Spanning the Gender Gap
Today I can clearly see the gifts that climbing has brought me: learning, partnership, perseverance, and success at a high price (if it were easy, I'd quickly move on to something else). There's also the pure kinesthetic joy, fitness, problem solving . . . I could go on. For many others, however, climbing seems to remain the domain of men.
This is backed up by the numbers of men at the crags and by the appearance of women in climbing rags. I counted only two pictures of women really "going for it" in a Rock and Ice magazine on the shelves at the time of Ascending Women's ice clinic. It was nice to see that they were both pushing boundaries. (One was Lisa Rand bouldering V10. The other was Nancy Feagin climbing a rad-looking mixed alpine route.)
Women are coming into their own within the sport. Documentation of their evolution within the larger community provides motivation for aspiring women. My female guiding colleagues continue to impress me with their competence and knowledge. More and more, I see male clients taking for granted that the mountain guide to whom they have trusted their lives is a woman. Yet I think there is still room for improvement, especially in the arena of women's expeditions. Until a women's team in the mountains is seen as equal to a team of men, it is important to give credit to women's accomplishments.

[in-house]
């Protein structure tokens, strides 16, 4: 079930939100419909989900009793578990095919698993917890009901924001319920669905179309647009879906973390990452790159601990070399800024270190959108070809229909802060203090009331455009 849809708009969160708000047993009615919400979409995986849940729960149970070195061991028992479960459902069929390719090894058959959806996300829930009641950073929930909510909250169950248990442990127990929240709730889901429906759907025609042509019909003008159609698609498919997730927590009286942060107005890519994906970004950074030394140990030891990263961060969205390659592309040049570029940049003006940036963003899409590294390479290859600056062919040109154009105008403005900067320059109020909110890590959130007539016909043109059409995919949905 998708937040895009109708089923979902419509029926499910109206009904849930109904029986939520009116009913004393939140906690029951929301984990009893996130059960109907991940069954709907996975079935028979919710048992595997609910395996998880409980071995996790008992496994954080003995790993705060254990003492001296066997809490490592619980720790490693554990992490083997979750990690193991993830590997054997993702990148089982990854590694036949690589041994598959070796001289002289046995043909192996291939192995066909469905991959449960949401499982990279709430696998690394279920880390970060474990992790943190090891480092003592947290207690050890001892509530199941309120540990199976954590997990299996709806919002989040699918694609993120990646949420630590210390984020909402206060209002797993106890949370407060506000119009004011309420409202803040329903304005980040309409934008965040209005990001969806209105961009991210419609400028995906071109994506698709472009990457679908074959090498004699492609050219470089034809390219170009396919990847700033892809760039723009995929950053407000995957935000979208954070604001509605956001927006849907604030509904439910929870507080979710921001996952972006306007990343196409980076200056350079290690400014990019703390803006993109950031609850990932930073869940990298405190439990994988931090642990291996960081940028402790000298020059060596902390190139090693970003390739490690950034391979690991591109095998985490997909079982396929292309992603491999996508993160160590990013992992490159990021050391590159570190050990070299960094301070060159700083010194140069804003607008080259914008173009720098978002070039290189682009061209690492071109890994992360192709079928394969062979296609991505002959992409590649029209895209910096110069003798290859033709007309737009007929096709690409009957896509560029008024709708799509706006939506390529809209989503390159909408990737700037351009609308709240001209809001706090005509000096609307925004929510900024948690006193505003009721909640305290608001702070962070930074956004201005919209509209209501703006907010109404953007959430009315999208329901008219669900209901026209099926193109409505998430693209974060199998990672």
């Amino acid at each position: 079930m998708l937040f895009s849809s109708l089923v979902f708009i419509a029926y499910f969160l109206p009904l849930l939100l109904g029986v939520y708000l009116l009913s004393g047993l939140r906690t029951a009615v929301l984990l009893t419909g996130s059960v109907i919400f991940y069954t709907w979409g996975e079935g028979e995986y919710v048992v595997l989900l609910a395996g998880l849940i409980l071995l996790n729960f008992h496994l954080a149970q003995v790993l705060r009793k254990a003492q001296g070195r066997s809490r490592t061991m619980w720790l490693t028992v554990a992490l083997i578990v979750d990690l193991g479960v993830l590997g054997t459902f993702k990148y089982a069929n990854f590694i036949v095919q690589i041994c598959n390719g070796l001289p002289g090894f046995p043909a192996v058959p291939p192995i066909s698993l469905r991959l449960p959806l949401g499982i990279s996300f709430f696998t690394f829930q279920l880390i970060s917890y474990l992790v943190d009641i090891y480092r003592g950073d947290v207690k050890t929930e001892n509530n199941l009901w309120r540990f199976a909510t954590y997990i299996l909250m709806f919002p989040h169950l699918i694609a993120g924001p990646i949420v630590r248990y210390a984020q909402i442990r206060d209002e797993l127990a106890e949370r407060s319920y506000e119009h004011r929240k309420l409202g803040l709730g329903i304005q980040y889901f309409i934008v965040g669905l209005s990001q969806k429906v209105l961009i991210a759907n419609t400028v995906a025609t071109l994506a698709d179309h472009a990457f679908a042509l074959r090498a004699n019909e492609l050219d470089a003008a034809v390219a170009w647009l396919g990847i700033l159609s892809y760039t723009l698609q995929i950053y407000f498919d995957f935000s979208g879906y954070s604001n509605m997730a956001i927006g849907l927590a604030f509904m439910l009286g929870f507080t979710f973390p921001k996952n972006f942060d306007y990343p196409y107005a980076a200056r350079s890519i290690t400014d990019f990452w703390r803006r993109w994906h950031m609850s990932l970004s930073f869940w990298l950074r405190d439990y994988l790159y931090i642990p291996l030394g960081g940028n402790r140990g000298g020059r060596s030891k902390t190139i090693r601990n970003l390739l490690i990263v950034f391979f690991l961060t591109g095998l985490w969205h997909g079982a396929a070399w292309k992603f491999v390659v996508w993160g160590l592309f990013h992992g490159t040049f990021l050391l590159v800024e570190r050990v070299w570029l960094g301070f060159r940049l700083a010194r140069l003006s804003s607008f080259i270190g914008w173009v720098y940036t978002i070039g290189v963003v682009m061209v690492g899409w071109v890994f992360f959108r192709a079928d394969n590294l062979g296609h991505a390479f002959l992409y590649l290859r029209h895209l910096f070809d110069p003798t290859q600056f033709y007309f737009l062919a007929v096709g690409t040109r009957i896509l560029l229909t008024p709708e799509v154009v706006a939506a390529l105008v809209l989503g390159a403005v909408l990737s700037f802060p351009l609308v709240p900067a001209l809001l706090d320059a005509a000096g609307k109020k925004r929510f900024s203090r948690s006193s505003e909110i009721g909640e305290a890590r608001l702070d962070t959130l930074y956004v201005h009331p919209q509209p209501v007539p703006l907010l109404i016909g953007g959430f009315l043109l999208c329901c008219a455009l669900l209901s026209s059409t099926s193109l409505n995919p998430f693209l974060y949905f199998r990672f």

I am delighted to see women climbing hard, climbing for themselves, climbing for the love of it. I have seen womenmy partnersout there really going for it, attacking pitches with tenacity and skill. I've seen them overcome startling fear. I've watched my peers grit their teeth to pull off hard leads. I hope that it is just a matter of time before I can hear their stories from the climbing media directly, rather than extrapolating the real story from a softly lit picture.
Details mentioned in this article were accurate at the time of publication